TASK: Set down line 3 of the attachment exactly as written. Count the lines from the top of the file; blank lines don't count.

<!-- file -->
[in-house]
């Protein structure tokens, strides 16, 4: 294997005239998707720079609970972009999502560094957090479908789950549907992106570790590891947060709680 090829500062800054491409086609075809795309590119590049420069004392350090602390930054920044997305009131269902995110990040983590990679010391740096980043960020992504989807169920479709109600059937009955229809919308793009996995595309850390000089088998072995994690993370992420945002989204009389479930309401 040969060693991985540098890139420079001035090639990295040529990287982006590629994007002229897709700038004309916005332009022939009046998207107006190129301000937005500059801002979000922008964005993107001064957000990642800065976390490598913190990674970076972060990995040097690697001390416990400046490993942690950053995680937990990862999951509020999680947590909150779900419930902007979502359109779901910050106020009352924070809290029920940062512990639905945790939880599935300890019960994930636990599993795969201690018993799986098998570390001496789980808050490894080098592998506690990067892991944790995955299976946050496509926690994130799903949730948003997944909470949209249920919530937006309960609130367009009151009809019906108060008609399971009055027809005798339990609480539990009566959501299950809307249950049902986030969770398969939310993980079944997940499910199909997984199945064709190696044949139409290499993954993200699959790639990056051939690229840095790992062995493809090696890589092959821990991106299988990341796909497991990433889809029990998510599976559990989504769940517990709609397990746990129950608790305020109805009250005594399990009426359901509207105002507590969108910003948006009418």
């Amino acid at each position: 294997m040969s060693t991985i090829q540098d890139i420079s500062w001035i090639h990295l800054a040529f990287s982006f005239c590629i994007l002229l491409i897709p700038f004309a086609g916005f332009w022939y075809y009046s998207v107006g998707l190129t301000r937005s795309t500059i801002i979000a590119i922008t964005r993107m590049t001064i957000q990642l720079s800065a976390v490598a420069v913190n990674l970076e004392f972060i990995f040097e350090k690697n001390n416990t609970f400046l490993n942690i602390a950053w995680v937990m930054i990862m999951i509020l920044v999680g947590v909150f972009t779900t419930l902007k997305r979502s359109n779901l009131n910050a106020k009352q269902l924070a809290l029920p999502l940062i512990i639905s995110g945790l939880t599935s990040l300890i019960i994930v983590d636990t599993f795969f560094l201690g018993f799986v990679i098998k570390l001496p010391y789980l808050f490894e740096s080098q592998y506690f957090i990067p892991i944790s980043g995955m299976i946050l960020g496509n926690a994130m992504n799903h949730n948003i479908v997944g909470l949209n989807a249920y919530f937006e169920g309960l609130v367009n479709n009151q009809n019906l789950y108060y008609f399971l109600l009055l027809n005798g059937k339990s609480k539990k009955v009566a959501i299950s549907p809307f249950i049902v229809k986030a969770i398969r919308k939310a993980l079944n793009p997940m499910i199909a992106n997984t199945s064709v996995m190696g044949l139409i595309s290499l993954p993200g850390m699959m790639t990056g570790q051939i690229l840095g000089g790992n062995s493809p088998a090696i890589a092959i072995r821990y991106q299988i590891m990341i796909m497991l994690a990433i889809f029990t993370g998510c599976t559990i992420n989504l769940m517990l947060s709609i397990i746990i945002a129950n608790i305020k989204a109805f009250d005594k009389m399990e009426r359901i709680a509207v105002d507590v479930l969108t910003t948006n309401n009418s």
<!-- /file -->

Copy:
């Amino acid at each position: 294997m040969s060693t991985i090829q540098d890139i420079s500062w001035i090639h990295l800054a040529f990287s982006f005239c590629i994007l002229l491409i897709p700038f004309a086609g916005f332009w022939y075809y009046s998207v107006g998707l190129t301000r937005s795309t500059i801002i979000a590119i922008t964005r993107m590049t001064i957000q990642l720079s800065a976390v490598a420069v913190n990674l970076e004392f972060i990995f040097e350090k690697n001390n416990t609970f400046l490993n942690i602390a950053w995680v937990m930054i990862m999951i509020l920044v999680g947590v909150f972009t779900t419930l902007k997305r979502s359109n779901l009131n910050a106020k009352q269902l924070a809290l029920p999502l940062i512990i639905s995110g945790l939880t599935s990040l300890i019960i994930v983590d636990t599993f795969f560094l201690g018993f799986v990679i098998k570390l001496p010391y789980l808050f490894e740096s080098q592998y506690f957090i990067p892991i944790s980043g995955m299976i946050l960020g496509n926690a994130m992504n799903h949730n948003i479908v997944g909470l949209n989807a249920y919530f937006e169920g309960l609130v367009n479709n009151q009809n019906l789950y108060y008609f399971l109600l009055l027809n005798g059937k339990s609480k539990k009955v009566a959501i299950s549907p809307f249950i049902v229809k986030a969770i398969r919308k939310a993980l079944n793009p997940m499910i199909a992106n997984t199945s064709v996995m190696g044949l139409i595309s290499l993954p993200g850390m699959m790639t990056g570790q051939i690229l840095g000089g790992n062995s493809p088998a090696i890589a092959i072995r821990y991106q299988i590891m990341i796909m497991l994690a990433i889809f029990t993370g998510c599976t559990i992420n989504l769940m517990l947060s709609i397990i746990i945002a129950n608790i305020k989204a109805f009250d005594k009389m399990e009426r359901i709680a509207v105002d507590v479930l969108t910003t948006n309401n009418s």